Who are all these children being named after their great-grandparents at the very least? My mother was one of twelve Victorian siblings (Father’s family, he was one of four, is not statistically valid) who were named Kate, Harold, Annie, Thomas, Eleanor, William, Emily, Ethel, Gerald, Dorothy, Norah and Eileen. That’s the right order, too, taught me by Mother when I marvelled at how many uncles and aunts I had. Each night they were prayed for, she told me, starting “God bless dear Father, Mother, Kitty, Harold, etc…” and ending with Lizzy, Alice and Smuts, who were the two maids and the cat.

Of the four boys listed above, three of their names appear in the current top of the pops; only Gerald is missing. Ignoring the eight girls’ middle names (a pity – several are listed), only two are in the top ten and they the most unlikely in my opinion: Emily and Eleanor.

We have two Ians in this Probus Club. In my childhood, in a school of some 350 boys I was the only one so named and in the surrounding town of some 5,000 I knew of only one other and he was a short-term visitor. These days my name is frequently called out by irate mothers across the supermarkets of the country. At first I used to twitch round when I heard it, but now it is ignored. “Ian” came into favour some twenty years ago or so; is it still popular?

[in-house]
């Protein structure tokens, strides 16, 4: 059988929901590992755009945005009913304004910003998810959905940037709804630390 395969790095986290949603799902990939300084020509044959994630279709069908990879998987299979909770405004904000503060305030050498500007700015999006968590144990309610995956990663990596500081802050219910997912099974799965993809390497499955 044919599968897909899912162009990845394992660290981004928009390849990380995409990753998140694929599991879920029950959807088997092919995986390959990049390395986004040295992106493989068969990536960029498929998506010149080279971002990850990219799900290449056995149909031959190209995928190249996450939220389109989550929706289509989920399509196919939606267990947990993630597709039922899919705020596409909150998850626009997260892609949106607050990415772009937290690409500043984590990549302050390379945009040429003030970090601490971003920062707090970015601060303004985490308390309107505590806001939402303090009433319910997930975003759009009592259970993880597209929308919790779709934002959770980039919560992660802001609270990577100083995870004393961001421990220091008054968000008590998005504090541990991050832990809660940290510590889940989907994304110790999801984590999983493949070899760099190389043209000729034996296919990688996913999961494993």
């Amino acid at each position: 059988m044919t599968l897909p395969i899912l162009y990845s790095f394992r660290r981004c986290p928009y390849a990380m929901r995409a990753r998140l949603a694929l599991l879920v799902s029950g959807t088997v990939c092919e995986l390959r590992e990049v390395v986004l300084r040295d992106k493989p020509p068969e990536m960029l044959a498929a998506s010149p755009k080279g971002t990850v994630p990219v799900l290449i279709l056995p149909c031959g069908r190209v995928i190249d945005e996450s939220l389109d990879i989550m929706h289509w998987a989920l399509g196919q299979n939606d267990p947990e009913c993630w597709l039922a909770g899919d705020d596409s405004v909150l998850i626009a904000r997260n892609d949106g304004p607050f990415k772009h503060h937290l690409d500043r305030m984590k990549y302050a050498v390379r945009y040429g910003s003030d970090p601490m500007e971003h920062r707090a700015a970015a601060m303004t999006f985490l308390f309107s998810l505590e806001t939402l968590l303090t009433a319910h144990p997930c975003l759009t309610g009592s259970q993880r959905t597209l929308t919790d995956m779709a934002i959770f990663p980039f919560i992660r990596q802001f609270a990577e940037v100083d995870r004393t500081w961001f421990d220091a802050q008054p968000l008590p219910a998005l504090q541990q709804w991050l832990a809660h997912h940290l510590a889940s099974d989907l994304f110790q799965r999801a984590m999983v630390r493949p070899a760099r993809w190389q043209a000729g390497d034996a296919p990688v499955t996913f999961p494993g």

Of the 52 members of our Club listed in September last year, there are 35 different forenames, only two of them appearing three times — Harry and George, and for all I know “Harry” is shared between Henry and Harold. So of all the possible names in the book, one in ten of our members bear the most popular names for Kings of England and a total of sixteen bear these and other English kings’ names.

None of us, though born in the days of Empire and therefore with plenty to choose from, bears the name of the place we were conceived, as appears to be a growing trend these days. Many of us bear the name of the town where our ancestors lived and of course their trades are reflected in our surnames too (Scales: from Old Norwegian Skoeli, a shepherd. So watch it, you Saxons, you’re dealing with a man who has Norse blood in him. Looting sheep and pillaging a speciality. Who? Me?)

Another trend in naming – absent from our Club – is being called after heroes at the moment of birth. Yes, the three Georges were all born under George V but were more probably family names. Malcolm: was Sir Malcolm Campbell doing doughty things in motor cars in 1929? Vic, did we have a moment of triumph in 1924, possibly against a remote tribe, maybe in Afghanistan, or somewhere?

Produced and edited monthly by Ian Scales (01737 553704)
for The Coulsdon Probus Club.
Edition No 62.